Watch Tank and the Bangas Blur the Lines Between Music and Poetry

The New Orleans stars visited Paste Studio to play four songs.

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Watch Tank and the Bangas Blur the Lines Between Music and Poetry

Since they released their debut album in 2013, there’s been no stopping Tank and the Bangas. The New Orleans group has been gathering steam one mesmerizing tour stop at at time, gradually becoming one of the most buzzed-about bands in America. Last week they landed at Paste Studios for a four-song set of soul, funk, soul, jazz and poetry.

It’s hard to talk about Tank and the Bangas without zeroing in on Tarriona Ball, aka Tank. Coming from a poetry background that she cultivated in the Big Easy, the frontwoman has a magnetic stage presence, mastering the rapid-fire half-talking, half-rapping, always-on-the-verge-of-singing vocal style that might conjure Chance the Rapper. “I started out slamming,” she said of her somewhat circuitous path to music, which included an award-winning career as a spoken-word performer. ”[Adding music] came a little later, once I met my poetry group in New Orleans called Team SNO. Once we got together, we were like little league—put the poetry and the music together.”

Though Tank and the Bangas hail from New Orleans, their hodgepodge of sounds—derived in large part by the group’s drummer and musical director, Joshua Johnson—has more in common with the personality of the city than the styles associated with it. “Being from New Orleans, it’s just so natural to sing even if you can’t sing, add a beat to something even if you don’t play an instrument,” said Tank (a nickname her father gave her). “You can just pick up cans and go to town in New Orleans.”

Her facility with spoken word and song was evident from the get-go on opening number “Trading Wings.”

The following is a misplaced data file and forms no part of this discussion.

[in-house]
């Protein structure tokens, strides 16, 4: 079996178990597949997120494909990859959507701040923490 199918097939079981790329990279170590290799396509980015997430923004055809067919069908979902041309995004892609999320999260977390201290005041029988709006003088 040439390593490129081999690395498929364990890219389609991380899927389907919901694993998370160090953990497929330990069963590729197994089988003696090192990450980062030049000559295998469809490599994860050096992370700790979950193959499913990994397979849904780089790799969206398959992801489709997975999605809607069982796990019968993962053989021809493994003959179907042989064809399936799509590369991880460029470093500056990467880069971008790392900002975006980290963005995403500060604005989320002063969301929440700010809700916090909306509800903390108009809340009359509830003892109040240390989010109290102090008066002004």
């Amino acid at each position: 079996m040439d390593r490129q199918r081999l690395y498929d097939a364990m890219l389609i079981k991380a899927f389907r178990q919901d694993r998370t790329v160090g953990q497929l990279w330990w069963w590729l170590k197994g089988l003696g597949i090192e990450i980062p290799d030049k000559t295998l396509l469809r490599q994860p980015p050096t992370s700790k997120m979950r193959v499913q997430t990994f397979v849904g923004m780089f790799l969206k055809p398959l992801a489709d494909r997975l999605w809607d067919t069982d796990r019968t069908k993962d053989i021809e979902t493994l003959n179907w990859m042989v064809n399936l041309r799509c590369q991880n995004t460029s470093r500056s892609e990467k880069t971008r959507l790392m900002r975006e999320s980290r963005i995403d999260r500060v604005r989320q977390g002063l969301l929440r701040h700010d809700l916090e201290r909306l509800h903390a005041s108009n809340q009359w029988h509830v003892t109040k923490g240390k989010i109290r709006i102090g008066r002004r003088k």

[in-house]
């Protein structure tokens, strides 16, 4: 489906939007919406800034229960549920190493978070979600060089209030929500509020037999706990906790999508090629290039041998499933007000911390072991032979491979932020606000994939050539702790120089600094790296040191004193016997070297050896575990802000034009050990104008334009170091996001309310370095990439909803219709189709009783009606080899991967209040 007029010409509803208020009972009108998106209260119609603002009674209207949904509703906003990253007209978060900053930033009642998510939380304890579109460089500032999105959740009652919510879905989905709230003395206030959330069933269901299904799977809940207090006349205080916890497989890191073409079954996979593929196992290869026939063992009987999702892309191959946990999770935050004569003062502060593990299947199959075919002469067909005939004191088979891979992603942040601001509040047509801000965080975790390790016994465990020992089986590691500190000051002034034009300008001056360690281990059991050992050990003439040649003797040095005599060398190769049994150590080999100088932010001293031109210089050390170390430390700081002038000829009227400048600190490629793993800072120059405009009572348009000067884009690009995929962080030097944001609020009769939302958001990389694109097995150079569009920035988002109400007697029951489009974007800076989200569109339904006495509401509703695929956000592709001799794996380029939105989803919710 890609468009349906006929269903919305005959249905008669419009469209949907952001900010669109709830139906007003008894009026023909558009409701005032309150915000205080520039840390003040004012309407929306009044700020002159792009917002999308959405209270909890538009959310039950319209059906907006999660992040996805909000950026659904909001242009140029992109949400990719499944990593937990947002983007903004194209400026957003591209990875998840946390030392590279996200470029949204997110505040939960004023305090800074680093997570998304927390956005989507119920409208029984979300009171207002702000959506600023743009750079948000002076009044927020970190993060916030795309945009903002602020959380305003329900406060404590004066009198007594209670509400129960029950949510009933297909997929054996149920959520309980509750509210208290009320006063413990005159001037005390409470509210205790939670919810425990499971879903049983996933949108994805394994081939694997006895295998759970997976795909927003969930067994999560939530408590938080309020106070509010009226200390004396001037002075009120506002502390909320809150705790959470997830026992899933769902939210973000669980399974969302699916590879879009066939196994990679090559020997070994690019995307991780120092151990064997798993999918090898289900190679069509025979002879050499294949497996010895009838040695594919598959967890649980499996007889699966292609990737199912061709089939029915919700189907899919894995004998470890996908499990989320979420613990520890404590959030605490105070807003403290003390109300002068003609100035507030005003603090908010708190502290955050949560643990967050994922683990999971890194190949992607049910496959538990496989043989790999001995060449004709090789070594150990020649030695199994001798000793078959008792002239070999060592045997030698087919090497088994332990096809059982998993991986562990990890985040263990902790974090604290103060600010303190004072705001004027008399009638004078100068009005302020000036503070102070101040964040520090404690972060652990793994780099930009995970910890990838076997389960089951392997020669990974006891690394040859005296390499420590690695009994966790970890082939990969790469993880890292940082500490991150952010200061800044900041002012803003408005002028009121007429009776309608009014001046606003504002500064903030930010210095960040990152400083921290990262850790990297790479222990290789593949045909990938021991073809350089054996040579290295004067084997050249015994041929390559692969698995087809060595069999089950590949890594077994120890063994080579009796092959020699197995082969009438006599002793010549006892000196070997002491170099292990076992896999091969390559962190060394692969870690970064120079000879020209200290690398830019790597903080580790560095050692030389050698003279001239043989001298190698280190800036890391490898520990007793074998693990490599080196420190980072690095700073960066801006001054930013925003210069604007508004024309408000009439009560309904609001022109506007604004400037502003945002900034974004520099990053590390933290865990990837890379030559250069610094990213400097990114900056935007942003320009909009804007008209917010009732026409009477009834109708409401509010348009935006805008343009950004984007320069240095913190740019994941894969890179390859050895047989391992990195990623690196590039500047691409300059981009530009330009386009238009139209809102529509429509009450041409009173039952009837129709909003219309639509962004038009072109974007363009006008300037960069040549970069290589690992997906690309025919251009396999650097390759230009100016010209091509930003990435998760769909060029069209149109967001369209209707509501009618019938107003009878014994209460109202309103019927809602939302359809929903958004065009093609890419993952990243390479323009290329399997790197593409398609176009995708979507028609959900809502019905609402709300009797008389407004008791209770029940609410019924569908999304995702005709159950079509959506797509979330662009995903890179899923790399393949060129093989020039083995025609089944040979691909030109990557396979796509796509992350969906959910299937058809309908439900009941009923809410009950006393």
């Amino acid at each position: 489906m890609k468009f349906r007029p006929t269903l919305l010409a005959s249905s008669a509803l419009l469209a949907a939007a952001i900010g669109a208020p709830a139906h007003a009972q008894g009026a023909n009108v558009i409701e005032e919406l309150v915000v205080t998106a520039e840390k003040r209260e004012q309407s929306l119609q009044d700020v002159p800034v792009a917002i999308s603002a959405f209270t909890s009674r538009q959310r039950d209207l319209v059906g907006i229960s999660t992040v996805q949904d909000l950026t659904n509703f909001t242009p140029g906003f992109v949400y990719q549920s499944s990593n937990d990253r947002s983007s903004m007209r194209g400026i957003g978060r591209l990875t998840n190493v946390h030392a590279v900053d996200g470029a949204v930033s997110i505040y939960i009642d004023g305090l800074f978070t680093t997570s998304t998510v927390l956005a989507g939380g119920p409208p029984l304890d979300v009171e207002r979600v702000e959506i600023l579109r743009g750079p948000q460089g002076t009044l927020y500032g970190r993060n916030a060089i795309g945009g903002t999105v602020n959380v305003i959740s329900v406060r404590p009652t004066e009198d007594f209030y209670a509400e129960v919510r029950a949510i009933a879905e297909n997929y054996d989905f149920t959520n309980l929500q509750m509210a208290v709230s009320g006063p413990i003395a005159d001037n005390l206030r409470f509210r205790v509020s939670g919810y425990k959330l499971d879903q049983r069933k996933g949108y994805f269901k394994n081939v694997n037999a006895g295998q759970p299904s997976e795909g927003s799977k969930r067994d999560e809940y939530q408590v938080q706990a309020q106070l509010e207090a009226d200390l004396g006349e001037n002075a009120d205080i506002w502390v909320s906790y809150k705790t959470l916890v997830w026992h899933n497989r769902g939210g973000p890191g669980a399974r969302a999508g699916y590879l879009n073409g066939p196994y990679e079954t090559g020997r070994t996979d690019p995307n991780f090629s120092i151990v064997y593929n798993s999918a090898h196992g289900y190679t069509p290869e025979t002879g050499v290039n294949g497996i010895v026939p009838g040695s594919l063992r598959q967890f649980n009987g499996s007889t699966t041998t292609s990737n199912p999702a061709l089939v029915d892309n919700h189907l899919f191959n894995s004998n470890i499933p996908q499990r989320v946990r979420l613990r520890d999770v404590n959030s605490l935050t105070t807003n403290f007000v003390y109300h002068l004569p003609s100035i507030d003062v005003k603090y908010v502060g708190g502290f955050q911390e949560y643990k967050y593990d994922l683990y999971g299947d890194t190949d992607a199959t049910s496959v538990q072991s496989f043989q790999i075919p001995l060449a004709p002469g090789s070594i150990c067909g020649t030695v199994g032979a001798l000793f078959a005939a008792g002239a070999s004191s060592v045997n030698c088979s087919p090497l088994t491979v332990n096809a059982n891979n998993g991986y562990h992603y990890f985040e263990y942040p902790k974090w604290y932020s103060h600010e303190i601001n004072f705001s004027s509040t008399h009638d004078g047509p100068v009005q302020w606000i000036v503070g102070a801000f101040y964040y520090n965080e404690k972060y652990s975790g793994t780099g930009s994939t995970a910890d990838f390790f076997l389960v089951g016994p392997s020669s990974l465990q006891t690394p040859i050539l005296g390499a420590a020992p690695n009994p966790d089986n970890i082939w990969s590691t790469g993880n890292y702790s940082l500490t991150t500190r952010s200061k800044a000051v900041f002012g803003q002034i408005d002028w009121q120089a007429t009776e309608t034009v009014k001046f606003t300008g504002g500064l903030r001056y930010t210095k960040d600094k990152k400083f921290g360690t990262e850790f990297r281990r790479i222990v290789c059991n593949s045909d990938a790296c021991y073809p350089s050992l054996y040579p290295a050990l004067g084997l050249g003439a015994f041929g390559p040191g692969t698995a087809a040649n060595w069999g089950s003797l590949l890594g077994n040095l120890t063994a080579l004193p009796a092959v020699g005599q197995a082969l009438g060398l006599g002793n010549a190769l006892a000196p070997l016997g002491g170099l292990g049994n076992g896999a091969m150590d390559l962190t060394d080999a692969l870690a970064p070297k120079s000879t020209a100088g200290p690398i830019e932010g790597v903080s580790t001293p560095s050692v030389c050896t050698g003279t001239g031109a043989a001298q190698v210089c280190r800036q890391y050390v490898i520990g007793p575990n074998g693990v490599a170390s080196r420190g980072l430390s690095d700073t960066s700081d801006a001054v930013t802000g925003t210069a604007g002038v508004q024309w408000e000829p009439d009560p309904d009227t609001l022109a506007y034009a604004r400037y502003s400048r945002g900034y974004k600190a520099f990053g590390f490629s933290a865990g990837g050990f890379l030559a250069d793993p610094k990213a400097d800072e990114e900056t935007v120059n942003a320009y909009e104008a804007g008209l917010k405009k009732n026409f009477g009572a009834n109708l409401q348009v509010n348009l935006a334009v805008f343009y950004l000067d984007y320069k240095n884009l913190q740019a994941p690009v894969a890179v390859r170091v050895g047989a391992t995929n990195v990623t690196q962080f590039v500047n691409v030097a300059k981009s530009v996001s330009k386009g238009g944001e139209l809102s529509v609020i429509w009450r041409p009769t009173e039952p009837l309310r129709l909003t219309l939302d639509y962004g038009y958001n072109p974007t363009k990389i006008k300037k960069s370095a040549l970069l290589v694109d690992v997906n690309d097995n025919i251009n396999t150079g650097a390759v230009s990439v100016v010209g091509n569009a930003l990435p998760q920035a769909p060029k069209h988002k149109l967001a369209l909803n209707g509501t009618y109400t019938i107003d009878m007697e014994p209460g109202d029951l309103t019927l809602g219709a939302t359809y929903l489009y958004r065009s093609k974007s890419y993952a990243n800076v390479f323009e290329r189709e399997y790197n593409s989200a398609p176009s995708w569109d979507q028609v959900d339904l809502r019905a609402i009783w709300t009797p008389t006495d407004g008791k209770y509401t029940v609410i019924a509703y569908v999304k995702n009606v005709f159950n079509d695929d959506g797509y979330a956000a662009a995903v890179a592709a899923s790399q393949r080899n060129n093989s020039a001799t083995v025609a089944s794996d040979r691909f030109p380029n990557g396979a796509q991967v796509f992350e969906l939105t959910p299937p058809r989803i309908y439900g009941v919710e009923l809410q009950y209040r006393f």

Mostly steeped in soul, the group draws on influences from around the country, which makes sense given the members’ eclectic backgrounds. Tank, Johnson, keyboardist Merell Burkett, and secondary vocalist Anjelika “Jelly” Joseph all hail from New Orleans. But bassist and synth player Norman Spence is originally from Baltimore, while flautist and saxophonist Albert Allenback was born in Turkey and raised in Alabama. It’s a beautiful blend, with hints of the second-line music, Marvin Gay-esque funk native to the Washington, D.C., area, and even some references to bounce music of the 1980s and ‘90s. The diverging influences were perhaps most evident in the group’s second song, “Boxes and Squares.”

Prompted by a request, the group performed an unplanned version of fan favorite “Rollercoaster”. Inspired by a theme park near Tank’s home, the song poses an almost existential question: Why do people love the feeling of being terrified? “Roller coasters are for people who have never been in love,” she sings. “They want to know how it feels to just fall.”

“No matter how hurt you were, no matter if if someone took your heart out and stomped on it, you are still willing, if someone new comes into your life, to give them a try, to love them fresh and brand new,” she said. “I think that says a lot about people who get off that roller coaster that was scary as hell and look at their friends and say, ‘Let’s get back in line. Let’s go one more time.’”

Musically, Tank and the Bangas’ tunes are as tight as they come. Somewhat counterintuitively, the group also thrives on serendipity. Their music has an authentic, almost improvised sound, which is a credit to their organic songwriting process. “Every time we’re in rehearsal, Merell starts with some type of beat, and instantly I have a song in my head,” Tank said. She then writes the ideas down, either on a piece of paper or in her phone. “The best ones come out of mostly nowhere. The best ones come out of sound checks.”

As a testament to their impulsivity, the group played an unexpected fourth song at Paste, ”$paceship.”

Tank and the Bangas are currently on tour, and just released a new single, ‘Quick.’ You can find their upcoming dates here.

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